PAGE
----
On the Road is a weekday feature spotlighting reader photo submissions.
From the exotic to the familiar, whether you’re traveling or in your own backyard, we would love to see the world through your eyes.
It’s Albatrossity Monday! This week we also have two fun posts from ema
who i think sometimes goes by ema ema. Then JanieM takes us back to Mendocino, and BigJimSlade adds the missing day from our Hike in the Dolomites!
More images from our time in Nebraska’s Sandhills in the spring of this year. Some of these birds can also be found in my patch of Flyover Country in the summer, but the Sandhills have a variety of different habitats, and are just far enough away to have a couple of breeding species that we don’t have in these parts.
Here’s a bird that used to breed in Nebraska (and lots of other places in the Midwest and Great Plains). Sandhill Cranes (Antigone canadensis) have used a wet meadow on the Hutton Ranch Niobrara Sanctuary to raise kids for several years now. Here’s mom, dad, and the two kids (colts) this year. Cranes lay two eggs, but often only head south with one chick in the fall, since it can be tough to feed (and protect from predators) two youngsters. But some years they successfully raise both of them, and here’s hoping that this is one of those years.
Yellow-headed Blackbirds (Xanthocephalus xanthocephalus) pass through my part of Flyover Country in the spring and fall, but rarely stick around for the summer. They are striking birds, both visually and vocally; a cattail marsh with a few of these guys squawking away is a great place to be!
Another cattail-loving species is the Common Yellowthroat (Geothlypis trichas). They seem to enjoy playing peek-a-boo with a photographer, but sometimes they poke their head out far enough for a portrait. The black Zorro mask marks this one as a male.
The female Common Yellowthroat is much more demure, both plumage-wise and behaviorally. They are hard to photograph; they very rarely get out into the open. So I was happy to get a portrait of this one, wondering what all the fussing was about as her mate scolded me from the interior of the marsh.
There are four species of marsh terns in the world, and I’ve been fortunate enough to have seen all of them. The Black Tern (Chlidonias niger) is the only one of the four that is regularly found in North America, but it is also found in Europe and parts of western Asia. Its flight pattern is reminiscent of that of a swallow, making it a challenge to photograph in flight. A.C. Bent’s life history account of this species (1927) describes it well: “a restless waif of the air, flitting about hither and thither with a wayward, desultory flight, light and buoyant as a butterfly”.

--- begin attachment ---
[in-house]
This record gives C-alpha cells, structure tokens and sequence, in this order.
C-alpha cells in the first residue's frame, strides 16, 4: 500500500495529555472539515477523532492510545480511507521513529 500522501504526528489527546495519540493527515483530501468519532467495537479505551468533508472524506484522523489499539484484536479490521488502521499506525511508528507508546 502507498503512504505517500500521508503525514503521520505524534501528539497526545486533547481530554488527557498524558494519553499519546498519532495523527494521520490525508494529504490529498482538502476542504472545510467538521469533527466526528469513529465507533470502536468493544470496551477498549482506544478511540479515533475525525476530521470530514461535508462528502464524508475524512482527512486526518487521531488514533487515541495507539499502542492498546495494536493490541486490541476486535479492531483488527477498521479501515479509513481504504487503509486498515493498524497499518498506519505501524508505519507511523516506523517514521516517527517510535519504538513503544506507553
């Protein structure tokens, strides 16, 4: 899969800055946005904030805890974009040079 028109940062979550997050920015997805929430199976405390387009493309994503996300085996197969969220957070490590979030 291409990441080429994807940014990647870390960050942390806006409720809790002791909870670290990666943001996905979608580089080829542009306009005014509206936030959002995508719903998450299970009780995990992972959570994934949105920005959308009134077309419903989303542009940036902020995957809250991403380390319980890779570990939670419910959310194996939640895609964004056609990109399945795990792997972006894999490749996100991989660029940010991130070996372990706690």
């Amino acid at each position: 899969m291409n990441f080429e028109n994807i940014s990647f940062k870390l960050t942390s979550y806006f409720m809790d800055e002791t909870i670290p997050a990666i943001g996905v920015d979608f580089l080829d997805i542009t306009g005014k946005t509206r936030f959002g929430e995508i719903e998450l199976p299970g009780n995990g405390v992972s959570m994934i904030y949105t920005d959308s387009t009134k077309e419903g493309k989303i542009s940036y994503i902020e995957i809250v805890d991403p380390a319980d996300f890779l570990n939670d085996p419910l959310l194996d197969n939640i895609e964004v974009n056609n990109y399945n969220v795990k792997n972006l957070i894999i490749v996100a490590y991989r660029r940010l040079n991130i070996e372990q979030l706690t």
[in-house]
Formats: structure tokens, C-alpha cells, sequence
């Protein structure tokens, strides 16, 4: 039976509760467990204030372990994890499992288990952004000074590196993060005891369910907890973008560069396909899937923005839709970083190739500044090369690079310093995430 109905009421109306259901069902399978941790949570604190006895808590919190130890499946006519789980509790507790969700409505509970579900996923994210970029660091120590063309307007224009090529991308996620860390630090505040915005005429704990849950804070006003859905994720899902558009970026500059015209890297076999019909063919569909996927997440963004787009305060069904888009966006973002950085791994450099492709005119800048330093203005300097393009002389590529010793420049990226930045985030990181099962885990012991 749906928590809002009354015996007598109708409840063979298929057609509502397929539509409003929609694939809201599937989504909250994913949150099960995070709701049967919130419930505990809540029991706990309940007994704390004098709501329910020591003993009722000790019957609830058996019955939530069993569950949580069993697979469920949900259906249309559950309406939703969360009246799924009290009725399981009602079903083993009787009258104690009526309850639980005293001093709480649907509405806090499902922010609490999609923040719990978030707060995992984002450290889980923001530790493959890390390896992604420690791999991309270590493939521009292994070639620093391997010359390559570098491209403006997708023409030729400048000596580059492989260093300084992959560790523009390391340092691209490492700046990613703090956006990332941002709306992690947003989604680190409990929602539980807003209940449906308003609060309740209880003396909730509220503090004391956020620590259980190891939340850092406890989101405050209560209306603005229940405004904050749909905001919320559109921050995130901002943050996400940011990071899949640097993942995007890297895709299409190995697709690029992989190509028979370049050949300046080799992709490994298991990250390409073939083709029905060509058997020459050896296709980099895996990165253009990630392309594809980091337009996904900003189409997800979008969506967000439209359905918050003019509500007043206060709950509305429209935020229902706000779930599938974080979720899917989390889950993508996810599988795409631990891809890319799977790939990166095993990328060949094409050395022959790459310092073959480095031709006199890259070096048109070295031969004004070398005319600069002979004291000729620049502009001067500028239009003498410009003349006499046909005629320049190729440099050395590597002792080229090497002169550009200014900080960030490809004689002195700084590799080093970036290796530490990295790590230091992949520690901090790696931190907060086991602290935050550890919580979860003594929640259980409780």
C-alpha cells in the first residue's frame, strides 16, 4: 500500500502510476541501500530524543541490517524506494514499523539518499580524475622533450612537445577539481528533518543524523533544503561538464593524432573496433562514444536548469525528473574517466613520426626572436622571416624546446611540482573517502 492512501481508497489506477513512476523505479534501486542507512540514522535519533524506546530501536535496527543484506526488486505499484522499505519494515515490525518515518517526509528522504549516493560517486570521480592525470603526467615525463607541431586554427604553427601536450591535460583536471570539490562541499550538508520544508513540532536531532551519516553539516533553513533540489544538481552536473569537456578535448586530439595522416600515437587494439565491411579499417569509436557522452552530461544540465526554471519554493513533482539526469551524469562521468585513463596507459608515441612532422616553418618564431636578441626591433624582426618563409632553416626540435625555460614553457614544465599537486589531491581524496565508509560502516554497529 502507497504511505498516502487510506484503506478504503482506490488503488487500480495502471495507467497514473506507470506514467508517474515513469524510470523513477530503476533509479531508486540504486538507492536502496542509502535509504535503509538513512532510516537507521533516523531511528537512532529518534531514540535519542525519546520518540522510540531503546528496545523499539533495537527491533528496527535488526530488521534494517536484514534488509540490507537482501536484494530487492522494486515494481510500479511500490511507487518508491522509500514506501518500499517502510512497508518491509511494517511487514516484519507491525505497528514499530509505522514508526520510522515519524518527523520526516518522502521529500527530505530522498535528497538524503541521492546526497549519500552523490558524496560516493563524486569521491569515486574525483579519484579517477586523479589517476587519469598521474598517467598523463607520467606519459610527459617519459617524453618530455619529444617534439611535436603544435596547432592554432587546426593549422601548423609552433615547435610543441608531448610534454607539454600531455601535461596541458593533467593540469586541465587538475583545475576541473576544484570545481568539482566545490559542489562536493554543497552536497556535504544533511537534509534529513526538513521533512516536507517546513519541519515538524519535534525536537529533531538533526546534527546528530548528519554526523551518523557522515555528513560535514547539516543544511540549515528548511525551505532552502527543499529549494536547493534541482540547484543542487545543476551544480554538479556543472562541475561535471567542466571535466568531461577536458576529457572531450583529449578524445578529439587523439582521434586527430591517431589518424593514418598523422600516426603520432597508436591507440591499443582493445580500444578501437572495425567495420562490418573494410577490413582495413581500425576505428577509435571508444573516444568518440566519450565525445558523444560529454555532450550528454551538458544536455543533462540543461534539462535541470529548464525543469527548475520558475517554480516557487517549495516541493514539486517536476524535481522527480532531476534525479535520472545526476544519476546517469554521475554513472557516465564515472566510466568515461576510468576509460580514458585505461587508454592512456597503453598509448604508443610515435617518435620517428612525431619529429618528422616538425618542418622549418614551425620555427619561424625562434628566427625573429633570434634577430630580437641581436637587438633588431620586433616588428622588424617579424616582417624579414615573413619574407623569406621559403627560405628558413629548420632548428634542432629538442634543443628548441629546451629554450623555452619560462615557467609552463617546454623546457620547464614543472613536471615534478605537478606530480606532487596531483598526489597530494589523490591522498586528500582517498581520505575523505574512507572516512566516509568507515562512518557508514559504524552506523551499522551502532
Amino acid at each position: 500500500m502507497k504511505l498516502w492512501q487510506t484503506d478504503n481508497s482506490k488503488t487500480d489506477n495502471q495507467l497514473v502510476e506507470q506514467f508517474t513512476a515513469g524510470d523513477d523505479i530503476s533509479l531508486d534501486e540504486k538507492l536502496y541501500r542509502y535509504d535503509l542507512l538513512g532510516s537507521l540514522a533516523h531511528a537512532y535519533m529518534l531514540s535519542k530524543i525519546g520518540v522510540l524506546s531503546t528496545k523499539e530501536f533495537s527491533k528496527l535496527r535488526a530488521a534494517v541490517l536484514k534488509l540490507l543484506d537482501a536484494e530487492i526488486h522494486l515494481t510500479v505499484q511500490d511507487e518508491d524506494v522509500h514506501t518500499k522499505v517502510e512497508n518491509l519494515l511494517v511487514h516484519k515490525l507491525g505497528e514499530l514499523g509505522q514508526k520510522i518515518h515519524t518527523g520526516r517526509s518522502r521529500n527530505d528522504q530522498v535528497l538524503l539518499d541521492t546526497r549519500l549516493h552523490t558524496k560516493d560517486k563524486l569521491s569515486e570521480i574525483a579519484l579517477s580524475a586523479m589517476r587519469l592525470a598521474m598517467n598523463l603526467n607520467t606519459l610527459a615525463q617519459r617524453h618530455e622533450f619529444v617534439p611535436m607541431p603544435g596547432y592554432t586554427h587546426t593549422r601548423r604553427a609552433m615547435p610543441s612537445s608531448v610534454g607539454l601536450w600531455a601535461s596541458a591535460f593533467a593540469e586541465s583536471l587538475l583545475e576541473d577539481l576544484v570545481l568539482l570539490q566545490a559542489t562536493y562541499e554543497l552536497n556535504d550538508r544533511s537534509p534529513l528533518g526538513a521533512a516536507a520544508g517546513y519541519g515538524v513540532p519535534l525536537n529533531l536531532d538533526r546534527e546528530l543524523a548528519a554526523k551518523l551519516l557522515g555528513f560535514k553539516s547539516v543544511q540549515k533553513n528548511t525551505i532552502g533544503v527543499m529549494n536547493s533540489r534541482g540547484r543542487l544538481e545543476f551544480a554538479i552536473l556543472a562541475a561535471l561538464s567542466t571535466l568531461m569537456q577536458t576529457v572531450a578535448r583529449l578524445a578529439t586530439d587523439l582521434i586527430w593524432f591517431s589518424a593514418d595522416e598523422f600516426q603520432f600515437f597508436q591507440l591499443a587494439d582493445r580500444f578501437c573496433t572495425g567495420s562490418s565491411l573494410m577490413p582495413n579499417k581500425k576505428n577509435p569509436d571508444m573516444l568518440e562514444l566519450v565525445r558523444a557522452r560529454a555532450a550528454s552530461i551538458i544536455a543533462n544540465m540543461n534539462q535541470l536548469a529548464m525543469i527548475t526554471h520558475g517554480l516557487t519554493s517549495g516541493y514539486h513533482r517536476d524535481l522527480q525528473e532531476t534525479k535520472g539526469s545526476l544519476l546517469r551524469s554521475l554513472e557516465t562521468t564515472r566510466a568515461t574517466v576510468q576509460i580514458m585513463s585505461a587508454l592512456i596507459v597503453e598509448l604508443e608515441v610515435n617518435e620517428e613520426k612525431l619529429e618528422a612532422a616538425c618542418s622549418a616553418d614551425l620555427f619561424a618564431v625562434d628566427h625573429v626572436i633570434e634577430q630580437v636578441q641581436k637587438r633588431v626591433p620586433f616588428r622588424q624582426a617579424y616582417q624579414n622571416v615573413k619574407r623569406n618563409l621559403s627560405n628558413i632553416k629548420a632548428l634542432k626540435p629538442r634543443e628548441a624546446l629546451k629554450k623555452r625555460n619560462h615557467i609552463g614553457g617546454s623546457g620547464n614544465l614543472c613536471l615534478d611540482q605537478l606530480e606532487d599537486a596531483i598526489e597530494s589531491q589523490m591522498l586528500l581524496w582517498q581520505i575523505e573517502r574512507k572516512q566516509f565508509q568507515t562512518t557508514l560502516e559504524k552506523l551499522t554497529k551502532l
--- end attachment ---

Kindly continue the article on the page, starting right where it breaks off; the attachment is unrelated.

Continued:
Where there are marshes, there will be ducks. The most common breeding duck species in the Sandhills is the Blue-winged Teal (Spatula discors). This handsome male in flight shows off that blue wing patch very well.
Of the three phalarope species in the world, the Wilson’s Phalarope (Phalaropus tricolor) is the one does not migrate to the high Arctic; it is content to spend its summers in the prairies of western North America and Canada. This female almost certainly had no good reason to be squawking at me; in all three phalarope species the females lay the eggs and the male does all the incubating and chick-raising. If she had a nest in the vicinity, she probably had forgotten about it already!
Here is one of the legendary birds of your youth, if you ever spent part of that youth at a summer camp. Wilson’s Snipe (Gallinago delicata), snoozing away part of the day on an old fencepost near a wet meadow. It certainly looks like it would be easy to sneak up on this bird and pop that gunny sack over its head.
I confess to having an undue fascination with Upland Sandpipers (Bartramia longicauda). It just doesn’t seem possible that these goofy-looking birds migrate to and from the South American pampas every year. But they do! This one is doing yoga (tree pose) to keep loose and limber before that long flight south.
Finally, here’s another female bird who deserves to be celebrated every spring. Not nearly as colorful as the male of the species, this female Orchard Oriole (Icterus spurius) had just recently arrived from Central America and was probably building her amazing hanging basket nest during our time in the Sandhills. I hope she has lots of kids, and that they all make the migration and come back next year!